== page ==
Philadelphia matters because it is a harbinger of privatization across the state of Pennsylvania. As the letter below notes, some 25 districts in the state would qualify as in need of dramatic action–i.e., privatization–under the terms of a bill now under consideration in the Legislature. This scenario reflects a process we have seen in other states. First, the state cuts the budget, then the districts find that they can’t maintain their programs or meet their budget, then the state declares a fiscal emergency, and the final act in the process is to hand the schools, the students and the tax dollars to entrepreneurs. The entrepreneurs will cut still further, replace teachers with computers, and offer a bare-bones schooling which is worse than what was provided before.
How anyone thinks this is good for our nation or our children is beyond me.
Governor Corbett and the Republican legislature have cut more than $1 billion from the public schools’ budget in the past two years, at the same time that legislators are pushing to add money for vouchers and charters. Privatization groups are pouring money into Pennsylvania political campaigns and waiting for districts to be declared failures so they can get for free what taxpayers have created over the past century.
I will be writing more about Philadelphia, where a management consulting company was brought in to recommend “reform” (i.e., privatization). That company–Boston Consulting Group–received over $1 million to produce a slick document (called “The Blueprint”) that could have been created for free by educators, though it would have reached different conclusions about the needs of the schools.
The odd thing about the management consulting company’s report is that it showed steady improvement in Philadelphia on test scores and safety, and a graduation rate no different from that of other urban districts. So why did it propose drastic action? Why turn public schools over to private interests? BCG did what similar “reform” groups have done. It set lofty goals and said that its proposal was the best way to achieve them. Did it offer any evidence that its proposals would indeed achieve dramatic progress? None.
What the report did not acknowledge is that the Philadelphia schools have been controlled by the state for a decade. Nor did it acknowledge that Philadelphia engaged in a massive privatization experiment that failed a decade ago. Why not consider the option of a democratically elected school board ? It is hard to imagine that it would be worse than the present non-democratic leadership.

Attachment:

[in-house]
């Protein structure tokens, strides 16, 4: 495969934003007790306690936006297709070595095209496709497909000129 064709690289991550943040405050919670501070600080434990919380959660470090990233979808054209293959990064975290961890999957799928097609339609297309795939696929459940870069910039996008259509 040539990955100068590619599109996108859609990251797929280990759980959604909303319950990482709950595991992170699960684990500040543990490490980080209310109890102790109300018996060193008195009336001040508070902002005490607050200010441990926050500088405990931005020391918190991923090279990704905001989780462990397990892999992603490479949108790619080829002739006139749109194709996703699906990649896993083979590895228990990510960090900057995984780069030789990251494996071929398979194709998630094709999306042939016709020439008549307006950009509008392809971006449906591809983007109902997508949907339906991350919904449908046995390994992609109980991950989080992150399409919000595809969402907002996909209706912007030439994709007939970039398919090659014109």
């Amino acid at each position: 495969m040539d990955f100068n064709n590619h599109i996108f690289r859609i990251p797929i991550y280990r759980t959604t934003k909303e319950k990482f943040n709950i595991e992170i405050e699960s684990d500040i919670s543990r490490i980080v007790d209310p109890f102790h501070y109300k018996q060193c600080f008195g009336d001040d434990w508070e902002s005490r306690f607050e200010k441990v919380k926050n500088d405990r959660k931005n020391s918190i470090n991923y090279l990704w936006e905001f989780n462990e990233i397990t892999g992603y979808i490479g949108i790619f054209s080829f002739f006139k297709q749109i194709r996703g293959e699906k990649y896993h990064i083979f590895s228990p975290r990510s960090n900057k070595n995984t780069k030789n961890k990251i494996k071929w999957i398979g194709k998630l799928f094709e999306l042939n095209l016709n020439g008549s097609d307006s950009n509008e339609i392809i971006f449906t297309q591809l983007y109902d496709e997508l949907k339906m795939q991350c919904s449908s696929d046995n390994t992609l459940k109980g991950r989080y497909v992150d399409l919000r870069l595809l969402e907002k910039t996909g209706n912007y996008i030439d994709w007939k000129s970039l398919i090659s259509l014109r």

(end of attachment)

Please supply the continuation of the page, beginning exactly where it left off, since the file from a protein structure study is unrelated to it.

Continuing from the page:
Thousands of parents came out to a public meeting to oppose the Philadelphia plan. Their activism might make a difference.
Here’s the deal: If the privateers win this battle, they will take Philadelphia back to the mid-nineteenth century, when philanthropists ran the schools as charity schools. Families depended on the good will of the rich to provide basic schooling for their children.
This is not what great nations do.
|Philadelphia may not be the first city or even the worst city in this country, but it could very well be the largest American city to lay waste to its school district. Its a $2.5B system with 147,000 public school students and 46,000 charter students. It’s a move that is being orchestrated as much by local political and private forces, as it is by national organizations who are providing a supporting role but are not the sole drivers.
In terms of PA, 25 school districts could qualify as “recovery school districts” within a few years under a proposed bill moving through the state legislature. What PA is experimenting with is not just limiting the restructuring of public ed to simply large, underfunded, urban districts but destabilizing school systems all across the state.
All of us need to share lessons not just in what is happening but as Jaisal Noor is writing about above, the local strategies on pushing back that help us develop a broader movement and strategic alternative agenda and process.